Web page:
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Crime and Judgment – A Chance For Community Consciousness and Involvement

Crime and Judgment – A Chance For Community Consciousness and Involvement

I have not heard the details of what the new British Justice Secretary is proposing on prison reform, but I understand it may involve less incarceration and more rehabilitation in the community for lesser offenders.

The cries of protest have begun to be heard already at this idea. For me, if it is done sensibly, it will be a wonderful example of and opportunity for community consciousness and involvement. Apart from the fact that most prisoners re-offend soon after leaving prison, so proving that prison does not work, it is far better for people who have broken the law to atone for it by helping their immediate community.

It brings benefits to everybody, and for the offender it keeps them in a reality where their “punishment” is overseen by their local peers and not by fellow criminals in crime school, which is what prison life is becoming. The opportunity to learn and to develop a different set of values is far greater by associating with well-intentioned community members while performing their service, and, whatever the rights and wrongs of it, the inevitable sense of being judged by people who know them in their home area will be a great deterrent to re-offending.

Mr Clarke’s plans will need careful handling and explanation in order to convince the public. For me, the more our world empowers communities to be in charge of their own affairs the better, even if it involves difficult situations like crime.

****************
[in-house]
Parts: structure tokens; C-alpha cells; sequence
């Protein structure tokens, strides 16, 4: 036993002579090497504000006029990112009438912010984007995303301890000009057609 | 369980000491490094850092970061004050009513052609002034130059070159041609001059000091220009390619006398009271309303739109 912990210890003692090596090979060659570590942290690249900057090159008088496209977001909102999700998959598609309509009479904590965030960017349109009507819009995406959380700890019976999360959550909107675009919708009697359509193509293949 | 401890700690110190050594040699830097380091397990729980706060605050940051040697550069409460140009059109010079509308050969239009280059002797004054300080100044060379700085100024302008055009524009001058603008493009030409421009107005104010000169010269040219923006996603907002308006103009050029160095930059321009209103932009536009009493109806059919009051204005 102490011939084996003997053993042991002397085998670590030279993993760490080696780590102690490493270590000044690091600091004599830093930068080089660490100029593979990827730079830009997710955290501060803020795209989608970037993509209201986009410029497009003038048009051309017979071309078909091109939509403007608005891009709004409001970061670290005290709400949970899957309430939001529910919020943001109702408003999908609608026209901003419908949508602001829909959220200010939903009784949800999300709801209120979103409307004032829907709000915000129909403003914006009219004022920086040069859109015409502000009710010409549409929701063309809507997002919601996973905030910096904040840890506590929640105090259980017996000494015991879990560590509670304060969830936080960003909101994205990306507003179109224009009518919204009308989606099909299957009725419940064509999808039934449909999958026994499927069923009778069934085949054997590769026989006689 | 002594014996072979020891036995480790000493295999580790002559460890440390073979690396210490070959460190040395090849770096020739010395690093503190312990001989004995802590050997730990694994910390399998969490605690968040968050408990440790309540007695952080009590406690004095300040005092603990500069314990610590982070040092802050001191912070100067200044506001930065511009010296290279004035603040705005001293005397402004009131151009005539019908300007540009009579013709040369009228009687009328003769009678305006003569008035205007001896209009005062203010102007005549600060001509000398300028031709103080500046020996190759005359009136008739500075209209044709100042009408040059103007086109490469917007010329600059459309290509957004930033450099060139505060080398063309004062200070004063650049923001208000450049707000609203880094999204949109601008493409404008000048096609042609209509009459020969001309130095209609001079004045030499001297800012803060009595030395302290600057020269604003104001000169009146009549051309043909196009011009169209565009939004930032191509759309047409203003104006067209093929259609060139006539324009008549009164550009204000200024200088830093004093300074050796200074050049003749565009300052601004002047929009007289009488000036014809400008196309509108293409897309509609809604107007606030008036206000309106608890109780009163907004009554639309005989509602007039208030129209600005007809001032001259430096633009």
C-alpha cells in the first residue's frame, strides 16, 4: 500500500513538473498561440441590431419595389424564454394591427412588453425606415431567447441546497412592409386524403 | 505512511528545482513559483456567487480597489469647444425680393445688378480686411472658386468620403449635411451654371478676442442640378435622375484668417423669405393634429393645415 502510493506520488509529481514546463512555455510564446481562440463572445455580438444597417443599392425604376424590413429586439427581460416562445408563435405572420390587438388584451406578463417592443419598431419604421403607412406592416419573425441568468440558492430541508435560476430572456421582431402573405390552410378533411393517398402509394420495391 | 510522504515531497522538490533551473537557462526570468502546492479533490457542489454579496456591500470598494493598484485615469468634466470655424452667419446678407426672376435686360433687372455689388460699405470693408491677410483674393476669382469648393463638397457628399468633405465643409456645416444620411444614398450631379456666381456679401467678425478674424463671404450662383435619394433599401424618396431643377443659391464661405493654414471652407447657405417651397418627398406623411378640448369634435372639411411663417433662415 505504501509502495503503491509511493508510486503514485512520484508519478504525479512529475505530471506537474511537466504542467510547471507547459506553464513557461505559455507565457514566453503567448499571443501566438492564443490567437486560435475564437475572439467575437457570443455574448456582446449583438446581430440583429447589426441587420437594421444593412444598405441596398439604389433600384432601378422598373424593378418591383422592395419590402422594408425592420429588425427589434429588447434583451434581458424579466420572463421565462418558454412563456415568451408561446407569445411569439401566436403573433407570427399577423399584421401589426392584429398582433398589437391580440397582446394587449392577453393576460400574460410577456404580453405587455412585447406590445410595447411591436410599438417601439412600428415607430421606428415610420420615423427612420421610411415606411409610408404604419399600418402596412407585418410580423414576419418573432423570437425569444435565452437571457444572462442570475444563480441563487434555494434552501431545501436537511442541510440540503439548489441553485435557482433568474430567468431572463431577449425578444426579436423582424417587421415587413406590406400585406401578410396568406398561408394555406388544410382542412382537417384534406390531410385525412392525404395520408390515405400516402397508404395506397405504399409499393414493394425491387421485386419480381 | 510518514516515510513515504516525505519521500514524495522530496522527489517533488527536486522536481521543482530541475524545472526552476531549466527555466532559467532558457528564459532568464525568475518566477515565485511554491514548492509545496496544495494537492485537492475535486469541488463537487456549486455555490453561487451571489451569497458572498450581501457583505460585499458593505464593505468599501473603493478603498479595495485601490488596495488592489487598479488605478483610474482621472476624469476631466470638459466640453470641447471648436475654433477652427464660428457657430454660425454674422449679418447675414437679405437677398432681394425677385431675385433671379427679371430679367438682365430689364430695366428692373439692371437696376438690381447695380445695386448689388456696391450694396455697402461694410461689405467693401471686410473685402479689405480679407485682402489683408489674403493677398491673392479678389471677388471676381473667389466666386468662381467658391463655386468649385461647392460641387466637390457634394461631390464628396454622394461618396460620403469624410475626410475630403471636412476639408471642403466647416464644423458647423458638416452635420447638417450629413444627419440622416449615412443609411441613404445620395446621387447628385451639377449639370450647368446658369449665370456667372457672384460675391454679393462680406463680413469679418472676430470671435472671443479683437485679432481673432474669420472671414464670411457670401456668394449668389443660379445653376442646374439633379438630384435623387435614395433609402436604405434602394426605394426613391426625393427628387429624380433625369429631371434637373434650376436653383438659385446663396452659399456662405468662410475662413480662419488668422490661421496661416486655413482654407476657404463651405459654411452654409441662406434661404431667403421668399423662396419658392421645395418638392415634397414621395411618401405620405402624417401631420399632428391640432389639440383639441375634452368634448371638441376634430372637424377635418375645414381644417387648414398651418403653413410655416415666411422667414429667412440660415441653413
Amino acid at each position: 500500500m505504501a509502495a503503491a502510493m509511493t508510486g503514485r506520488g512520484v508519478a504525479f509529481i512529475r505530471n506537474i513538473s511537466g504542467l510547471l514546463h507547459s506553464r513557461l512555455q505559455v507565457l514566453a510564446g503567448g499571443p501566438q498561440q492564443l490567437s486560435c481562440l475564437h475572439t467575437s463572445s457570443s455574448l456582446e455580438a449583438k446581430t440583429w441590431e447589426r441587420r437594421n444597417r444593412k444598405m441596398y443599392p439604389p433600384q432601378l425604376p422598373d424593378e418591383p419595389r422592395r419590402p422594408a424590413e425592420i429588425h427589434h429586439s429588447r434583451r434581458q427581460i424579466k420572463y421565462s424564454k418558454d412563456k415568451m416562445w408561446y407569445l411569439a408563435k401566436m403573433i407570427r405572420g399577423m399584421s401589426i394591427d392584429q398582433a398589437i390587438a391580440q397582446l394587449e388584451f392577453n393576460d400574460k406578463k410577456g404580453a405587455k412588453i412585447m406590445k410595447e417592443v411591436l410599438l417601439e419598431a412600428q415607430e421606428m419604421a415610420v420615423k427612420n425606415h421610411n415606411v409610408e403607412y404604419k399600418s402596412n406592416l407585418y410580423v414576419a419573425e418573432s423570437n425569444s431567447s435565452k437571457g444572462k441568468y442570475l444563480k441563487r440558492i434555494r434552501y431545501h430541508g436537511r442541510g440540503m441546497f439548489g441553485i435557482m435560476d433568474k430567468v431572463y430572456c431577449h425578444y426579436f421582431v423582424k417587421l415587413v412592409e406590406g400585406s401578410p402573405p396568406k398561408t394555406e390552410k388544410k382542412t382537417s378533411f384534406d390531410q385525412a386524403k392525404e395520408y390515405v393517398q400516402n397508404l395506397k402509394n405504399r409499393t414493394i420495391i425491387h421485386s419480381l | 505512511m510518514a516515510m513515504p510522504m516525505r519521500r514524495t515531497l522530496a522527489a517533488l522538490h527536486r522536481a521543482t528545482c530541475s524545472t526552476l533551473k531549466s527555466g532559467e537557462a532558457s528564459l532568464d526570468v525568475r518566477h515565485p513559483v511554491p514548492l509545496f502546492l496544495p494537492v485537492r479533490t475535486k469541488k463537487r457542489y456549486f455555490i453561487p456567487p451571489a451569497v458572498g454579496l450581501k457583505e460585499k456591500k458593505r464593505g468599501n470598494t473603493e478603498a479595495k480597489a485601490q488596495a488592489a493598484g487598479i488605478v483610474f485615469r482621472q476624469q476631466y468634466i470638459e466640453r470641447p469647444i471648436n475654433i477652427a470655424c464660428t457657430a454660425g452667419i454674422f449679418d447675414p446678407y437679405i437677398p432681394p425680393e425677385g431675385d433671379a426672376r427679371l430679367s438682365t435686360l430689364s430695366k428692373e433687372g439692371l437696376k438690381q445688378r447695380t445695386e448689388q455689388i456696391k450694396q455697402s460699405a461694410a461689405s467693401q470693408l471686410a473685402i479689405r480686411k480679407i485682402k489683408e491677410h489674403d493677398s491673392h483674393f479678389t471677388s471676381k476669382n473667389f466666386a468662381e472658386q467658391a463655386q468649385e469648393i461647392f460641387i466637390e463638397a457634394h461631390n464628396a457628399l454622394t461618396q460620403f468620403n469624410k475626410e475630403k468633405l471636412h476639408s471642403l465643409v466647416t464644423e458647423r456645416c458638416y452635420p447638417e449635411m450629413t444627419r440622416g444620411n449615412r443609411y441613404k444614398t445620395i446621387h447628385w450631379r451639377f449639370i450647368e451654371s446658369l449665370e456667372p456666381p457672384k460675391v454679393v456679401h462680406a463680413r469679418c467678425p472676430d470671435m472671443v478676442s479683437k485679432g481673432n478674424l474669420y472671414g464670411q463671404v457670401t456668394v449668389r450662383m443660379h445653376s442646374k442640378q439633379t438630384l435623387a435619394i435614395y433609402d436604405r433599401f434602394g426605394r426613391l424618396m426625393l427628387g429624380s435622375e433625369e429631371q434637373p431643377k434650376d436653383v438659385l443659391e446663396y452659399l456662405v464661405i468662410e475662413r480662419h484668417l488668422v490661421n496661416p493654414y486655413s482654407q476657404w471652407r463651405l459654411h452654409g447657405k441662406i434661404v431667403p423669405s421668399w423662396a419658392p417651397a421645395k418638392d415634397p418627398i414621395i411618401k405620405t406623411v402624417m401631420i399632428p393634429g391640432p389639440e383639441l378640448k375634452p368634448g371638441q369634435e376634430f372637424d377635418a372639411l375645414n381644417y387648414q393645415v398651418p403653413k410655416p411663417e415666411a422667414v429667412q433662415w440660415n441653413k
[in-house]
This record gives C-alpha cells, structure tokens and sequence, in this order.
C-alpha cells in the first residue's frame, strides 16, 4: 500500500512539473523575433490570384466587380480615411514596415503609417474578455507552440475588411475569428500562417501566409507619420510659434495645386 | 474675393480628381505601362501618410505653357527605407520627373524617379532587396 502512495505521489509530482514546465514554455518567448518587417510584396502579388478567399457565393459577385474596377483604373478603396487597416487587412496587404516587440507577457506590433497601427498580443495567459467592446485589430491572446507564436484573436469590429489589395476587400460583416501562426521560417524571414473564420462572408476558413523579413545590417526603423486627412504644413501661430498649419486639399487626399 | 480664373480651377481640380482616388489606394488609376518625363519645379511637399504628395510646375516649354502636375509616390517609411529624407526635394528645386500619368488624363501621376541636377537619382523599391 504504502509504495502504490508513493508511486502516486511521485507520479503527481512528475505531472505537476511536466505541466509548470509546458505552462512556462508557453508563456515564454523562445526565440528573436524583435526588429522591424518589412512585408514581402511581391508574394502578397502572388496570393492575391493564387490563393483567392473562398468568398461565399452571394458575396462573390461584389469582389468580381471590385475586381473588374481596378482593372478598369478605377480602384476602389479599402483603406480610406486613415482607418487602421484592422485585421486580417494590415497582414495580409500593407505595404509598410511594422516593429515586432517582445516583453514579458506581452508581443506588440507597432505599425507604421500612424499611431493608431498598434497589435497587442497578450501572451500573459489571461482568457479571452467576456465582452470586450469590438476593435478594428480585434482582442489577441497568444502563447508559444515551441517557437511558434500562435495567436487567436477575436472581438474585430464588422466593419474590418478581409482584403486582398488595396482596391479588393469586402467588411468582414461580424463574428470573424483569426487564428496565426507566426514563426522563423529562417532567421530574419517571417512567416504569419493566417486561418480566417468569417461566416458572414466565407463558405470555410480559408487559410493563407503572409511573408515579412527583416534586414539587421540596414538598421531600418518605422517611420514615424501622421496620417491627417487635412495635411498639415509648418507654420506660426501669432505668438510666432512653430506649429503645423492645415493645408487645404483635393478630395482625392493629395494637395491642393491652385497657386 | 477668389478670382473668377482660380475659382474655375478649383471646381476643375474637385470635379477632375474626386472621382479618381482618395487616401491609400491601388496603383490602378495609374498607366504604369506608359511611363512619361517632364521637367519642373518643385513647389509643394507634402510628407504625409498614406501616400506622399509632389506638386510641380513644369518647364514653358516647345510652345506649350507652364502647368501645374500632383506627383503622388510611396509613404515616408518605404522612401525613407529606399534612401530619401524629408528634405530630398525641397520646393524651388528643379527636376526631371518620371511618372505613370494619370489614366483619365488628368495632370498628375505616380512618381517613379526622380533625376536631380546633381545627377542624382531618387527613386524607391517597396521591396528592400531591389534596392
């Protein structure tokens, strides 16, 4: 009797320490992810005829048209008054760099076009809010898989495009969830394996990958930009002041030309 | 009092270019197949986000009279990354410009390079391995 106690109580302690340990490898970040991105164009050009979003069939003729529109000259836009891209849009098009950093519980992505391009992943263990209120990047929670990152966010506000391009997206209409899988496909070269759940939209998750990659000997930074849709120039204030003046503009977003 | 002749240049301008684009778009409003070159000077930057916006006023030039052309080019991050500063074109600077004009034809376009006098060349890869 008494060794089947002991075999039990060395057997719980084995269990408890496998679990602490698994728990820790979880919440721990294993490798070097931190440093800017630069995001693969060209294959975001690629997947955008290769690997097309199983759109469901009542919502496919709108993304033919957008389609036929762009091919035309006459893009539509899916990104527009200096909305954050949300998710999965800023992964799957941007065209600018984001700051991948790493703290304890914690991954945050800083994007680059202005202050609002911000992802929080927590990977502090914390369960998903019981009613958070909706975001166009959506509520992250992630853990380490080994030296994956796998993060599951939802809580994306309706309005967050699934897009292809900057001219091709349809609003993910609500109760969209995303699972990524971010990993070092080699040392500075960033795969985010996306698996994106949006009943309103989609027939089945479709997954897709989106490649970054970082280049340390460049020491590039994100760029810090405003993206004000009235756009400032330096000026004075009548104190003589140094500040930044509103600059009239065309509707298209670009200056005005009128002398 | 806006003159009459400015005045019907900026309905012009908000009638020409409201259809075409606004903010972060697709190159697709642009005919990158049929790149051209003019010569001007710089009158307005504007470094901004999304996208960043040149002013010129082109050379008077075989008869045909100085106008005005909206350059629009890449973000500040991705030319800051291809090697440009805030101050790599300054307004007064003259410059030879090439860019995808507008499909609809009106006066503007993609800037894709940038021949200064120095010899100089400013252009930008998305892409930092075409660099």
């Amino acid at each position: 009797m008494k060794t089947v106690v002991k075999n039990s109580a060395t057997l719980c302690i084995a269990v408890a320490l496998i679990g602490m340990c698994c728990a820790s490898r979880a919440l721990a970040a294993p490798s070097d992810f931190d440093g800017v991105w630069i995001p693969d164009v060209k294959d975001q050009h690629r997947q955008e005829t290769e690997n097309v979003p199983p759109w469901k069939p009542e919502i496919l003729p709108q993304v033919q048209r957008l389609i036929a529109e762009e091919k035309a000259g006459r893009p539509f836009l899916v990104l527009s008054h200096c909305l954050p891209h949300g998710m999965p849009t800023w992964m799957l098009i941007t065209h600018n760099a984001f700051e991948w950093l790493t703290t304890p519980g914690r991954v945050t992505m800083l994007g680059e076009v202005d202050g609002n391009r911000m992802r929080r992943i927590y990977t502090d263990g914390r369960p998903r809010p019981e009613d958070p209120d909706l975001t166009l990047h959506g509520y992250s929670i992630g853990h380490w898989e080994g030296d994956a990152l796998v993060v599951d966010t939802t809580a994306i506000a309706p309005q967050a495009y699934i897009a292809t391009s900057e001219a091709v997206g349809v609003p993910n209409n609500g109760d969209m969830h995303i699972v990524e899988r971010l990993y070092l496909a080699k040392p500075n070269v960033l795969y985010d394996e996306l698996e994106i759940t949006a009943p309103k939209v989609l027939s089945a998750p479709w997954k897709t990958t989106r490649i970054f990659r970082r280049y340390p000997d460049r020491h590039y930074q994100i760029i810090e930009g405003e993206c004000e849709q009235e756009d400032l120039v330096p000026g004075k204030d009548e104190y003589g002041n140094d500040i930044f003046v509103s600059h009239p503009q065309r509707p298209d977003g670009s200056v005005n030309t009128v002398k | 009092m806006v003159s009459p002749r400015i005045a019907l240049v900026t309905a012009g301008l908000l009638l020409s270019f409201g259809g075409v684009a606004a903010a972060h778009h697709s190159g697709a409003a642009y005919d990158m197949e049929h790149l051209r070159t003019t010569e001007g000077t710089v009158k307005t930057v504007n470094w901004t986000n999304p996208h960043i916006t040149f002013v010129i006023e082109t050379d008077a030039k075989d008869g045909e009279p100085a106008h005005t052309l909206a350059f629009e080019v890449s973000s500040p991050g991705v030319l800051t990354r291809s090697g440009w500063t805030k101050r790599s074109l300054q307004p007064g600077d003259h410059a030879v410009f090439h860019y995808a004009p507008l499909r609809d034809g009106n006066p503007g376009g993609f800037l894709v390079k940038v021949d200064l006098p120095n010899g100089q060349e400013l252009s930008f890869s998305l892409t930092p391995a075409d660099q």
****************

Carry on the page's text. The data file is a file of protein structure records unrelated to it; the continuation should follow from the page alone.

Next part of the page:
Most crime is carried out within a community – burglary, littering, nuisance, theft (and crimes like rape and murder too, which may need different treatment) – and so who better to deal with it than the community itself?

Many people in Britain have approved David Cameron’s unequivocal condemnation of Raoul Moat yesterday, calling him a “callous murderer” who deserved no sympathy.

While I would not encourage tribute pages to be put up on Facebook for him or any effort to make him a hero either, I found the Prime Minister’s comments sweeping and judgmental. Yes, he killed and injured people, but none of us knows his state of mind nor what drove him to behave in this way, and it is relevant that he himself knew he had mental problems and asked for help – which was not given to him.

Nothing is black and white particularly when it relates to human behaviour. In any situation there is a veneer of reality, which is what we see with human eyes but which often is illusion. We do not know what greater forces are at work, nor what is playing out at the level of the soul. Who, therefore, are we to judge anyone?

I have not heard the details of what the new British Justice Secretary is proposing on prison reform, but I understand it may involve less incarceration and more rehabilitation in the community for lesser offenders.

The cries of protest have begun to be heard already at this idea. For me, if it is done sensibly, it will be a wonderful example of and opportunity for community consciousness and involvement. Apart from the fact that most prisoners re-offend soon after leaving prison, so proving that prison does not work, it is far better for people who have broken the law to atone for it by helping their immediate community.

It brings benefits to everybody, and for the offender it keeps them in a reality where their “punishment” is overseen by their local peers and not by fellow criminals in crime school, which is what prison life is becoming. The opportunity to learn and to develop a different set of values is far greater by associating with well-intentioned community members while performing their service, and, whatever the rights and wrongs of it, the inevitable sense of being judged by people who know them in their home area will be a great deterrent to re-offending.

Mr Clarke’s plans will need careful handling and explanation in order to convince the public. For me, the more our world empowers communities to be in charge of their own affairs the better, even if it involves difficult situations like crime.

Most crime is carried out within a community – burglary, littering, nuisance, theft (and crimes like rape and murder too, which may need different treatment) – and so who better to deal with it than the community itself?…